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Lecture

POLI 322 oct 26.docx

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Department
Political Science
Course Code
POLI 322
Professor
Narendra Subramanian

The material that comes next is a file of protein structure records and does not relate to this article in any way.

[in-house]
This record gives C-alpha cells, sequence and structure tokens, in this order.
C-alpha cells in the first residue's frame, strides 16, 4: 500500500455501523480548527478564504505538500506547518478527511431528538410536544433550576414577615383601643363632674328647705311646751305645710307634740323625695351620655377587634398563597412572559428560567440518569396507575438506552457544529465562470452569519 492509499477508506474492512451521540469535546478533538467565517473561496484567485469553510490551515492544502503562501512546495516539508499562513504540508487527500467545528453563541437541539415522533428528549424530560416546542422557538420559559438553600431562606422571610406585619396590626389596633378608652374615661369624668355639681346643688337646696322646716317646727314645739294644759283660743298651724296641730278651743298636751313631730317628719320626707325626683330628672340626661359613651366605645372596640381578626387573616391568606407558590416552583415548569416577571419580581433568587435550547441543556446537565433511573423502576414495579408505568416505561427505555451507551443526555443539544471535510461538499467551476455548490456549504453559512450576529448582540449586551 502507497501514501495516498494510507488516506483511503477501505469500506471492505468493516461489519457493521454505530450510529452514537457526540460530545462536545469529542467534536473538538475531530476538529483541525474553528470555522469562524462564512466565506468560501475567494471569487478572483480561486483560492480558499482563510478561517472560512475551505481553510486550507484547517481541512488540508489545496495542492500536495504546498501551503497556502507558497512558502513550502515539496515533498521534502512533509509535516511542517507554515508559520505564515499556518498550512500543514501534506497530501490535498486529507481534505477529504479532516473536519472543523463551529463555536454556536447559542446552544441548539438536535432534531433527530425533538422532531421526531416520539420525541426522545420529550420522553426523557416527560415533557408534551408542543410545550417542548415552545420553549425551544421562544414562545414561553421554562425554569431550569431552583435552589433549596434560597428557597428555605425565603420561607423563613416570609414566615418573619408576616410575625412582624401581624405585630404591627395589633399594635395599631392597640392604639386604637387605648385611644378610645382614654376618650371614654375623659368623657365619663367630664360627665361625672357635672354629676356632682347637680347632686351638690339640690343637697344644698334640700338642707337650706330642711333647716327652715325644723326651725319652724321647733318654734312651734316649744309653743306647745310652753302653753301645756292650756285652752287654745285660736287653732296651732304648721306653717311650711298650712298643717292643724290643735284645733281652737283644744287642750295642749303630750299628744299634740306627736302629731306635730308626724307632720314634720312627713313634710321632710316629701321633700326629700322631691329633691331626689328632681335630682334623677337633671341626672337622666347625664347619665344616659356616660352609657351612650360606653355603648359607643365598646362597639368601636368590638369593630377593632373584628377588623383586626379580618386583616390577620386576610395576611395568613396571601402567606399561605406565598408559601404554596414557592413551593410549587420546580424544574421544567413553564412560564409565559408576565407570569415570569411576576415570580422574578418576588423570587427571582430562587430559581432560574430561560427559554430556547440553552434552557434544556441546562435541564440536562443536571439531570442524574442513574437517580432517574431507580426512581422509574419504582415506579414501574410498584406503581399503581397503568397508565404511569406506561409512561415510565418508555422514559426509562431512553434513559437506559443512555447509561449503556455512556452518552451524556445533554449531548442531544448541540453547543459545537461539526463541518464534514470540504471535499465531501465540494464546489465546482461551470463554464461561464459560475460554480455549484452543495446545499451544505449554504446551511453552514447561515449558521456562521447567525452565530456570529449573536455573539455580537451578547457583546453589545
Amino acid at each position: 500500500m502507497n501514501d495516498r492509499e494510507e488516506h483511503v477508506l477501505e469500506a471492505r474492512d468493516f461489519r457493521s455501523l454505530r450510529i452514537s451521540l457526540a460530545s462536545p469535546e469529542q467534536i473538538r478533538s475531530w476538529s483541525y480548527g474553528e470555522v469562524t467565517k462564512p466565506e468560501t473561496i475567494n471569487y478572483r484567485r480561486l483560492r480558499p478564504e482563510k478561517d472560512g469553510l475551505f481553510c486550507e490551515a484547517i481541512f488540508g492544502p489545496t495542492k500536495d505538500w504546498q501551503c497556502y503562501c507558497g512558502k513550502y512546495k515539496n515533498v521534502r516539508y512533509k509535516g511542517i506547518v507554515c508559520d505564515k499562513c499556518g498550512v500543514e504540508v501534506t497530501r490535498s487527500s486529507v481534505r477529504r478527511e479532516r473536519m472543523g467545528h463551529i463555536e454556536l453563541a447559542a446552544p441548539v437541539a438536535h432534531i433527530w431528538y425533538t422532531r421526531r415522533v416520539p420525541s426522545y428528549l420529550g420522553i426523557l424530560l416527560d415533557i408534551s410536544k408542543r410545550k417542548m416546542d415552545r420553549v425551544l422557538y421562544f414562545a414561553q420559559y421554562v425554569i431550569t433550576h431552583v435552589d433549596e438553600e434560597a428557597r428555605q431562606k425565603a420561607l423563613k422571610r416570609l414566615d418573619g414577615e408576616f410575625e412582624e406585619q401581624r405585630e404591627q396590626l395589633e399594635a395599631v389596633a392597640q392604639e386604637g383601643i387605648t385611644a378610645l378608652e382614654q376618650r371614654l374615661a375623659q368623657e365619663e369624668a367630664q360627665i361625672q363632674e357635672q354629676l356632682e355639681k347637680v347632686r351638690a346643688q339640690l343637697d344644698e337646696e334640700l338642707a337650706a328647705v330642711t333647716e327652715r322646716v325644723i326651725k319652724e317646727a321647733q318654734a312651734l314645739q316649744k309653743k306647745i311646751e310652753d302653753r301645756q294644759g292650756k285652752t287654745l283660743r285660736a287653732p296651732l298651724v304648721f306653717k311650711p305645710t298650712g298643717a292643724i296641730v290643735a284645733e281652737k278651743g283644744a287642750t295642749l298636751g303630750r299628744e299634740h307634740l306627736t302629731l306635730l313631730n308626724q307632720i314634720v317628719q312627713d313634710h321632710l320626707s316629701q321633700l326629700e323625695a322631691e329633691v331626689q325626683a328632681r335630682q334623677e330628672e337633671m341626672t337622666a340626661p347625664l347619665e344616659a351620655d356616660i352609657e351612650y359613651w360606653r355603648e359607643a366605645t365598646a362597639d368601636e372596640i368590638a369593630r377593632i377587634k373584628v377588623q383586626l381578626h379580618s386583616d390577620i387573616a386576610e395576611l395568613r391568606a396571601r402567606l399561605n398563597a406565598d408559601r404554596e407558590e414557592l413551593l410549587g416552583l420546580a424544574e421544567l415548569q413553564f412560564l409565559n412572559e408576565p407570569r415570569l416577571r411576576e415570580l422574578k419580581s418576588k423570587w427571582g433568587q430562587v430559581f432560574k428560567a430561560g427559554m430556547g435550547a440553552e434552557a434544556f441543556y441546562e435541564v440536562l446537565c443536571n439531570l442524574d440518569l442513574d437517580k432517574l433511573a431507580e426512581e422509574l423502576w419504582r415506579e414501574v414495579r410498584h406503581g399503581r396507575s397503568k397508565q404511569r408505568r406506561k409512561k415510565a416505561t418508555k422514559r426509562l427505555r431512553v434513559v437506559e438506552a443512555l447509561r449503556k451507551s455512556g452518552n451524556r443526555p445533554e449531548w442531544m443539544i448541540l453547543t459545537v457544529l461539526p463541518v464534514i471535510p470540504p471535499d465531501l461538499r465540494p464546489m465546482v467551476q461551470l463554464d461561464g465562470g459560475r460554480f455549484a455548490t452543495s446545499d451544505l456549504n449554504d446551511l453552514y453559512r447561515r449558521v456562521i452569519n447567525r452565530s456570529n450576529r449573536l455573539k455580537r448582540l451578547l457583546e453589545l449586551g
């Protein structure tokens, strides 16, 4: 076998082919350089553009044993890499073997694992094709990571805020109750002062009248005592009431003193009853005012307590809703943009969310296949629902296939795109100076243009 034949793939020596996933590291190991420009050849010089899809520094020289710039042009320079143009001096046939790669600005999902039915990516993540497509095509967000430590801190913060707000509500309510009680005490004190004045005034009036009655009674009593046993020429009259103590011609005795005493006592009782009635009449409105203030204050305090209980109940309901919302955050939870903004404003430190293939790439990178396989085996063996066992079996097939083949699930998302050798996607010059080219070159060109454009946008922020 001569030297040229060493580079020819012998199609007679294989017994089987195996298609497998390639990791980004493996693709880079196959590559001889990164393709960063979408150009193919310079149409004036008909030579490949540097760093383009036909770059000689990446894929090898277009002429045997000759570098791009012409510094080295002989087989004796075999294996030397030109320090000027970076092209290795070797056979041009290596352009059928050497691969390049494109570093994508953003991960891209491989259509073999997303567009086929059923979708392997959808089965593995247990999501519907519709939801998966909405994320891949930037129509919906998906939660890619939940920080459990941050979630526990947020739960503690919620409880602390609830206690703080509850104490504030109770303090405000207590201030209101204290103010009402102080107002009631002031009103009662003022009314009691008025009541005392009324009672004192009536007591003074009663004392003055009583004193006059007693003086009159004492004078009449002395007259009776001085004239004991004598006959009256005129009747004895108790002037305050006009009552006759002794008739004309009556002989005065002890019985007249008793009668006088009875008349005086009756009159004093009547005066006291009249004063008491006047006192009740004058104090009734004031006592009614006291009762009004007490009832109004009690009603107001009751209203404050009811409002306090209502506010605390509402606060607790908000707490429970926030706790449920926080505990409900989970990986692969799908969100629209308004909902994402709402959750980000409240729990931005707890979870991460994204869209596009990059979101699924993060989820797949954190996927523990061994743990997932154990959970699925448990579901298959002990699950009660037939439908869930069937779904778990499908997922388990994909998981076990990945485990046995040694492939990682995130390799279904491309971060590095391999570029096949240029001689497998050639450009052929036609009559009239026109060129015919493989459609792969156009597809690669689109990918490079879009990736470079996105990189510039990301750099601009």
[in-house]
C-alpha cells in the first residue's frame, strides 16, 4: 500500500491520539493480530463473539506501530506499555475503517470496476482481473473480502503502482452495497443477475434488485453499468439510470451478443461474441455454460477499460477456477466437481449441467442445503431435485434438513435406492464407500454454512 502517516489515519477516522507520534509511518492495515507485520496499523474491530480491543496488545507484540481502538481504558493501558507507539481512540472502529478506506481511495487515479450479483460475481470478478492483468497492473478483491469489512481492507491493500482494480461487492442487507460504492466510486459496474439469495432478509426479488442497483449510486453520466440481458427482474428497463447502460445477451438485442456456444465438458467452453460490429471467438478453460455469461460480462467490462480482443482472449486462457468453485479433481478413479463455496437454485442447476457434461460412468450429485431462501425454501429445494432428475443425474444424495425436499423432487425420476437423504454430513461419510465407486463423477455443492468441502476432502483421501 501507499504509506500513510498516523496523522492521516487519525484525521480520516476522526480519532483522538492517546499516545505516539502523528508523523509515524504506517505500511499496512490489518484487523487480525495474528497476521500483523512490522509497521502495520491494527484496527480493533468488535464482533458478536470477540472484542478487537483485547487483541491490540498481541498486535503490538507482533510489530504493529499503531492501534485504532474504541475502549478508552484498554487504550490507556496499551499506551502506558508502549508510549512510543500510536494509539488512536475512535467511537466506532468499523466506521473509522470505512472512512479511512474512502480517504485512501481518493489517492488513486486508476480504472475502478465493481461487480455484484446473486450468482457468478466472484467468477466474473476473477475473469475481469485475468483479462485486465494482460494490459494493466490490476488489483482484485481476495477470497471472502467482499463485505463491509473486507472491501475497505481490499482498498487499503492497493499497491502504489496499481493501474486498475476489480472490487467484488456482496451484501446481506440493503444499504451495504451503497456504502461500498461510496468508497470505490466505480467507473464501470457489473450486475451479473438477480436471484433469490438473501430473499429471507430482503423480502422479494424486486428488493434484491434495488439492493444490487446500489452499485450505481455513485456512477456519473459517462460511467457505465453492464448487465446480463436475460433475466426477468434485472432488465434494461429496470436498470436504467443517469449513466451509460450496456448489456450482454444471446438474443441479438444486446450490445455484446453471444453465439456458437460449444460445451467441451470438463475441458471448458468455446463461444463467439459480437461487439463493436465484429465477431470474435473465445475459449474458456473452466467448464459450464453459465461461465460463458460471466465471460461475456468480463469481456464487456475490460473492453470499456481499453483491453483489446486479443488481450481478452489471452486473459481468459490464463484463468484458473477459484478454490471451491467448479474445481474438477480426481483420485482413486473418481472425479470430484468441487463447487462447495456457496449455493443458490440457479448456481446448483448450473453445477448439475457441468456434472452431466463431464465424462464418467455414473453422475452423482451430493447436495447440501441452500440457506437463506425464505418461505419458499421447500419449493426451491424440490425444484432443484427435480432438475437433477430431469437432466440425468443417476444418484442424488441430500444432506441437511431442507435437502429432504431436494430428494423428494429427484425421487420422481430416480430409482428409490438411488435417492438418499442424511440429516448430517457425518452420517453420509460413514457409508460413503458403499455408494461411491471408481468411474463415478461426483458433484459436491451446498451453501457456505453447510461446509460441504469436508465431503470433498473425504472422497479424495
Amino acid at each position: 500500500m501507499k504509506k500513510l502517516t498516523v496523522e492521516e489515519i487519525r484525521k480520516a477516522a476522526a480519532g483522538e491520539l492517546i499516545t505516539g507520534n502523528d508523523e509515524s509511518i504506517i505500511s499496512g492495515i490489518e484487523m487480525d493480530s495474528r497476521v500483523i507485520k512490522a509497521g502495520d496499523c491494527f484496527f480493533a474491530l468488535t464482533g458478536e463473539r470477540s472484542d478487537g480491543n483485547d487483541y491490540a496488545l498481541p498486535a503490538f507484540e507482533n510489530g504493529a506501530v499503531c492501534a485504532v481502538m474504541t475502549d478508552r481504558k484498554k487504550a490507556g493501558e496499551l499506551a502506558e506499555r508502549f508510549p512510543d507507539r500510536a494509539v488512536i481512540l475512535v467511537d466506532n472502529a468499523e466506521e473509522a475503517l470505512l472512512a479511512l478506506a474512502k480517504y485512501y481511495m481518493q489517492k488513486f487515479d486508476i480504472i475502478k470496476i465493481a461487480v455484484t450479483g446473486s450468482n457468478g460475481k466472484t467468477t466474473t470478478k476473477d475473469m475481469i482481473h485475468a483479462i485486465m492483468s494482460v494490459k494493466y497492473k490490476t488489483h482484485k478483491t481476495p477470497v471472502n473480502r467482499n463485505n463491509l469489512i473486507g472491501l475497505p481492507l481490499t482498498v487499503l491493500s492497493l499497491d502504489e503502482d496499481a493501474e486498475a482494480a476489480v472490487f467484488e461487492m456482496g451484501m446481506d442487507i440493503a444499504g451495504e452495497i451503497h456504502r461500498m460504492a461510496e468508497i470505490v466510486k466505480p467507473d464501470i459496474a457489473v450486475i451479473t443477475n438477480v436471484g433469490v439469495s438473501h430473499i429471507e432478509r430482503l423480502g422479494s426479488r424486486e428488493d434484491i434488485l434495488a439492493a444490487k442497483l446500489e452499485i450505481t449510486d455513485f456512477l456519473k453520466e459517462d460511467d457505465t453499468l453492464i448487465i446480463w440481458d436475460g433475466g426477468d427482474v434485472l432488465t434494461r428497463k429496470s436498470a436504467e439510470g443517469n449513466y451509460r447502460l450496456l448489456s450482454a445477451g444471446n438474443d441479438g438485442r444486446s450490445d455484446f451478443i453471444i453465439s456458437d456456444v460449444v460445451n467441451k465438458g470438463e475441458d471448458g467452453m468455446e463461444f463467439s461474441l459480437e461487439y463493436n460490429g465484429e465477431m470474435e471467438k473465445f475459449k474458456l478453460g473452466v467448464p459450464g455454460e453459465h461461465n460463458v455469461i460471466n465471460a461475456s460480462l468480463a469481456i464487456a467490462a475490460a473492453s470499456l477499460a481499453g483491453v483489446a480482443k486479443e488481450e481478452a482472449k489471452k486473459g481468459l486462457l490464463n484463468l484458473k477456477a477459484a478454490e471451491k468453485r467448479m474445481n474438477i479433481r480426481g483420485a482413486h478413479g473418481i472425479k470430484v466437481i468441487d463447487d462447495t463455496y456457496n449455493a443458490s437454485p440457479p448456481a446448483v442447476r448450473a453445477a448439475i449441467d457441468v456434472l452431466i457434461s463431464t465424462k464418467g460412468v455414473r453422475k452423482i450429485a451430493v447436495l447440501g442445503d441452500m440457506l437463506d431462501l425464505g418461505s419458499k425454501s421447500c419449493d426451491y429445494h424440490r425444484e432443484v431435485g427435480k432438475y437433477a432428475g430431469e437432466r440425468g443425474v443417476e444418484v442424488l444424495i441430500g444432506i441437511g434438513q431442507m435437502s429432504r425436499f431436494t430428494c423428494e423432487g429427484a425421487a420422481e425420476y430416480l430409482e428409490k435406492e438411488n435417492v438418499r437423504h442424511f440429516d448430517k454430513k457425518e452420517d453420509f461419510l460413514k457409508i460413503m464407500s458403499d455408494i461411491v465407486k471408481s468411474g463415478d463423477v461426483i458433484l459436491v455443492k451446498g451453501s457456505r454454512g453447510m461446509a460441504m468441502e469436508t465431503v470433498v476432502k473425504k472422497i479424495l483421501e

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POLI 322 – Lecture Notes October 26, 2012 CAUSES OF ECONOMIC LIBERALIZATION AND ITS TIMING -changes in international scene  decline of Soviet bloc, rise of neo-liberalism -changes among domestic actors  politicians, bureaucrats, industrialists, trade unions -state strategies to contain resistance  reform in stages  devolution to state governments -opposition to reform  social movements without links to policy-making -large egalitarian/redistributive state -it became increasingly evident that the commitment was more to a large state than to egalitarianism  especially access to patronage -trade unions were mobilized against liberalization -different kinds of anti-strike legislation accompanied liberalization -seemed like this set of interests might continue to block reform -changes on the international scene: decline of communist regimes -not a direct impact on India -even alternative forms of state regulation were (at least for a while) in retreat -in many countries, the alternative was neo-liberalism -ideological move did not make all countries move toward economic liberalization -high levels of industrial growth as well -effected enough groups so that after a few years, voters rallied behind political alternatives for a return to greater state regulation (e.g. Venezuela, Argentina, Nicaragua) -not enough to just point to the decline of communist regimes -various domestic actors began to recalculate their interests -domestic business groups/upper middle classes -less wary of what they would lose in the process; took more risks -trade unions remained opposed to liberalization, but were in slow decline  didn’t have the clout to prevent it -in addition, Jenkins emphasizes the strategy of the state in containing internal opposition -liberalized the economy in stages -when any one party was in power, there were a range of state that were ruled by other parties -deals were struck with multi-national corporations -different parties were involved in implementing the reforms -through changes in the parties in power, economic policy didn’t change much -there was some opposition to the reforms -but much of this opposition came from social movements and interest groups -majority of these organizations were not affiliated with political parties -policy was partly insulated from opposition and public opinion -no electoral party systematically opposed the reforms WOMEN AND LAND RIGHTS -gendered nature of land rights -constraints to women’s mobilization for land rights -some instances of women’s mobilization for land control -policymakers have seen the household as the main relevant property of the women -land redistribution largely involved redistribution to households rather than individuals -but women didn’t have equal access to land GENDERED NATUR OF LAND RIGHTS -legal land rights and effective land control -regional variations in land rights:  greater in south and east (Sri Lanka, S. & E. India, Maldives, perhaps Bangladesh and Bhutan)  less in north and west (Pakistan, N. & W. India, Nepal) -determinants of women’s land rights:  inheritance (patrilineal vs. bilateral vs. matrilineal)  marriage alliances (village and kin exogamy/endogamy)  post-marital residence (patrilocal/matrilocal/nuclear) -situation is dramatized when women from well off families suddenly become poor because of divorce, becoming widows, etc. -rule of thumb is that in south and east, women are better off than in north and west -doesn’t directly correlate to state boundaries -Muslim majority regi
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